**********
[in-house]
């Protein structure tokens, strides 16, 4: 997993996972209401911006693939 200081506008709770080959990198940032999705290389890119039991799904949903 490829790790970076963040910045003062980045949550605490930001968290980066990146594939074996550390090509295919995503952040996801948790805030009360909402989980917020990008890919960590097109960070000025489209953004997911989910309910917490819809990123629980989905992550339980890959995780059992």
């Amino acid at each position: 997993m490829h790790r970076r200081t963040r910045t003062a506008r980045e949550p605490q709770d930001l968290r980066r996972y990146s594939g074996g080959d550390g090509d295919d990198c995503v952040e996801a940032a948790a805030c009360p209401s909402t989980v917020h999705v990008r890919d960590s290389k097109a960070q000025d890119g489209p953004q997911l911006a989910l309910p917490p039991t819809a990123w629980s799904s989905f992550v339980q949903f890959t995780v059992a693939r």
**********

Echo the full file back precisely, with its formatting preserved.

[in-house]
């Protein structure tokens, strides 16, 4: 997993996972209401911006693939 200081506008709770080959990198940032999705290389890119039991799904949903 490829790790970076963040910045003062980045949550605490930001968290980066990146594939074996550390090509295919995503952040996801948790805030009360909402989980917020990008890919960590097109960070000025489209953004997911989910309910917490819809990123629980989905992550339980890959995780059992």
């Amino acid at each position: 997993m490829h790790r970076r200081t963040r910045t003062a506008r980045e949550p605490q709770d930001l968290r980066r996972y990146s594939g074996g080959d550390g090509d295919d990198c995503v952040e996801a940032a948790a805030c009360p209401s909402t989980v917020h999705v990008r890919d960590s290389k097109a960070q000025d890119g489209p953004q997911l911006a989910l309910p917490p039991t819809a990123w629980s799904s989905f992550v339980q949903f890959t995780v059992a693939r």